Purchase this article with an account.
Alberto Diniz-Filho, Erwin R. Boer, Ahmed Elhosseiny, Zhichao Wu, Masaki Nakanishi, Felipe A. Medeiros; Glaucoma and Driving Risk under Simulated Fog Conditions. Trans. Vis. Sci. Tech. 2016;5(6):15. doi: https://doi.org/10.1167/tvst.5.6.15.
Download citation file:
© ARVO (1962-2015); The Authors (2016-present)
We evaluate driving risk under simulated fog conditions in glaucoma and healthy subjects.
This cross-sectional study included 41 glaucoma patients and 25 age-matched healthy subjects who underwent driving simulation. Tests consisted of curve negotiation without and with fog preview at 30 m of distance and two controlled speeds (slow and fast). Inverse time-to-line crossing (invTLC) was used as metric to quantify risk; higher invTLC values indicating higher risk, as less time is available to avoid drifting out of the road. Piecewise regression models were used to investigate the relationship between differences in invTLC in fog and nonfog conditions and visual field loss.
Glaucoma patients had greater increase in driving risk under fog compared to controls, as indicated by invTLC differences (0.490 ± 0.578 s−1 and 0.208 ± 0.106 s−1, respectively; P = 0.002). Mean deviation (MD) of the better eye was significantly associated with driving risk under fog, with a breakpoint of −9 dB identified by piecewise regression. For values below the breakpoint, each 1 dB lower MD of better eye was associated with 0.117 s−1 higher invTLC under fast speed (adjusted R2 = 57.9%; P < 0.001).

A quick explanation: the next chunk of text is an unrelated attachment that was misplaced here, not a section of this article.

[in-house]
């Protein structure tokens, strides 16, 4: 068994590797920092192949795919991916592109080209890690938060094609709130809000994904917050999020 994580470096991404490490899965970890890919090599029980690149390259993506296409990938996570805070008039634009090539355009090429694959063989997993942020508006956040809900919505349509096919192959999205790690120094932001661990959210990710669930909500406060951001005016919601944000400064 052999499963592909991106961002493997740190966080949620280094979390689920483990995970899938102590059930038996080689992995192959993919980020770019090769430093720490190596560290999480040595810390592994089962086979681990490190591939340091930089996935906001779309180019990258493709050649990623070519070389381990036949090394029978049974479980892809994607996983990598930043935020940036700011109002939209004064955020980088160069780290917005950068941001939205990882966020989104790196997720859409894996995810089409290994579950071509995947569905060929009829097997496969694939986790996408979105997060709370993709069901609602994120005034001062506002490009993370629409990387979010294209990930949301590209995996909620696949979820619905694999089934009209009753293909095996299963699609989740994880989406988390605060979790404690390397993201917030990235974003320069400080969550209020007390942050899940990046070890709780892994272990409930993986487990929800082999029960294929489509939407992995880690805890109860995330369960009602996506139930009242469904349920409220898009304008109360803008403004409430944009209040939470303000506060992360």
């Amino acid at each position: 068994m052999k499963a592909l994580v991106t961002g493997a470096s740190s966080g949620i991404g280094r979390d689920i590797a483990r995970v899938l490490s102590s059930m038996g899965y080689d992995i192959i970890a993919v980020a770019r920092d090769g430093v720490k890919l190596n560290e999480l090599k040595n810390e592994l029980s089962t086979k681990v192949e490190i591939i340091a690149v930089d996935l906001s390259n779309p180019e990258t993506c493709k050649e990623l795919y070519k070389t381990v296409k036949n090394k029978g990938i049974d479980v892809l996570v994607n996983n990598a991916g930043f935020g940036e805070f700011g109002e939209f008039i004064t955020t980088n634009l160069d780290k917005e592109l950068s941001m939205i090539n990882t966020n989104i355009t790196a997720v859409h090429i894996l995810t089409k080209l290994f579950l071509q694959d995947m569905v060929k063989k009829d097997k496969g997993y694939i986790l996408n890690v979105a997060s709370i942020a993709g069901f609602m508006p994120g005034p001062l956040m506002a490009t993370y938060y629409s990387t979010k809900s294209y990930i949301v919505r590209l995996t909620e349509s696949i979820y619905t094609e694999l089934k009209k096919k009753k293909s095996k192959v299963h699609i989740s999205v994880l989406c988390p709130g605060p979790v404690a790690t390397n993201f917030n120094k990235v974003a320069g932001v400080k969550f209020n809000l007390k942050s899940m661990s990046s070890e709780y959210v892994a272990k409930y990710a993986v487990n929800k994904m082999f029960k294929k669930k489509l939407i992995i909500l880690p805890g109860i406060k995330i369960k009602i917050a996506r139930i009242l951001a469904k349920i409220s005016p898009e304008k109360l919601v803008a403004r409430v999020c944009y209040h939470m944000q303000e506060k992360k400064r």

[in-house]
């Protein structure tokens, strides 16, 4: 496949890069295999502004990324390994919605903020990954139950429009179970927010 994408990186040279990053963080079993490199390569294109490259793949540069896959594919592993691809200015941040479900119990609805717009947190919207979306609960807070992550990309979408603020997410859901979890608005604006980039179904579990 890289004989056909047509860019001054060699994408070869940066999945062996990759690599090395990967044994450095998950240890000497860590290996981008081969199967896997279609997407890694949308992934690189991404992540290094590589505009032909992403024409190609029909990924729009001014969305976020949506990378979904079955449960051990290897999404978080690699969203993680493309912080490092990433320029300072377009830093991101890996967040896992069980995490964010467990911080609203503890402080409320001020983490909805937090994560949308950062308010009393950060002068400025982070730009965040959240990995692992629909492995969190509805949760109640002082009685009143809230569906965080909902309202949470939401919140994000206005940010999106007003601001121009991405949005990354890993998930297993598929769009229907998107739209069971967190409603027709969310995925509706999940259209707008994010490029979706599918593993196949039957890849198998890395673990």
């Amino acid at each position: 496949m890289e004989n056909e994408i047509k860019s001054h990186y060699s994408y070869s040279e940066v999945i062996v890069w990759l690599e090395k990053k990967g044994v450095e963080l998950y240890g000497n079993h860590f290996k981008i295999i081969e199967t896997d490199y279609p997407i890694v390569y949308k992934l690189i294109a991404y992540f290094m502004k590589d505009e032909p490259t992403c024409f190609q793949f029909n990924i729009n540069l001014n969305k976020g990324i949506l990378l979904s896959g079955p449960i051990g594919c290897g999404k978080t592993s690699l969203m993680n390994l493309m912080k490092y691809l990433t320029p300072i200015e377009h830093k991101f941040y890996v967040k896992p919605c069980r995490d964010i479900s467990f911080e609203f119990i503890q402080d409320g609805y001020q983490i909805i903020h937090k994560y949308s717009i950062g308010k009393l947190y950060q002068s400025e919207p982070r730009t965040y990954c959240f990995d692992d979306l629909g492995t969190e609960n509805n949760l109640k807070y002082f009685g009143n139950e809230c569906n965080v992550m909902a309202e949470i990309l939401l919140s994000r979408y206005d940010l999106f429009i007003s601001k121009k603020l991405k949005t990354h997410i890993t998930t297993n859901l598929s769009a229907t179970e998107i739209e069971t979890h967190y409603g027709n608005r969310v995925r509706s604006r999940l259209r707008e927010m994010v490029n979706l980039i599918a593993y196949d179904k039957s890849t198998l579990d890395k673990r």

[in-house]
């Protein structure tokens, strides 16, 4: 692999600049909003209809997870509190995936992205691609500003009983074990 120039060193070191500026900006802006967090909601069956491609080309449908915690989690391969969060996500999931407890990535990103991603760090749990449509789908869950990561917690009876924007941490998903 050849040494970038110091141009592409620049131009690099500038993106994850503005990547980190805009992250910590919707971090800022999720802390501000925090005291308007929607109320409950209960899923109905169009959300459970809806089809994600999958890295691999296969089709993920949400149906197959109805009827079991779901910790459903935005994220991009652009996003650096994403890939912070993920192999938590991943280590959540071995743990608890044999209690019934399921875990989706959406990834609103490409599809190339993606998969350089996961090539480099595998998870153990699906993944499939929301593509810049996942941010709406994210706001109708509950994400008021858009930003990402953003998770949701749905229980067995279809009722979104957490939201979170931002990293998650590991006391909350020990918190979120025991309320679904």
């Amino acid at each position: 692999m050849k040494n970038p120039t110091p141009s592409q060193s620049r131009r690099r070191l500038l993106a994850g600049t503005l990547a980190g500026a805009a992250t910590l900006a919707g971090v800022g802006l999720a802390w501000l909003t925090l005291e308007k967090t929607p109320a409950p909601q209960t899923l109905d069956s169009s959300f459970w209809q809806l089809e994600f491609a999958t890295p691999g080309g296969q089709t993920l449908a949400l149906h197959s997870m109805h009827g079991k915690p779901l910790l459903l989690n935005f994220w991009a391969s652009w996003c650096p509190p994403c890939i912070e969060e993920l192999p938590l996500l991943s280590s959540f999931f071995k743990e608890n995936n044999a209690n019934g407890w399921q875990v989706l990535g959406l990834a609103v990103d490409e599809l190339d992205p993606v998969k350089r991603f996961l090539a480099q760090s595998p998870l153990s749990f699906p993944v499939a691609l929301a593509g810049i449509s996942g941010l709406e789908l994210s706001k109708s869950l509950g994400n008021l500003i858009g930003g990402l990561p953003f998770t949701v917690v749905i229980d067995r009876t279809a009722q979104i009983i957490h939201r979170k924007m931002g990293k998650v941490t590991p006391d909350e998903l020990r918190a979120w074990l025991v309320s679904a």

Glaucoma patients have a steeper increase in driving risk under fog conditions when compared to healthy subjects, especially when the severity of visual field damage falls below −9 dB of MD in the better eye.
By investigating the relationship between driving risk and disease severity breakpoint, this study may provide guidance to clinicians in recognizing glaucoma patients who may be unfit to drive in complex situations such as fog.
This PDF is available to Subscribers Only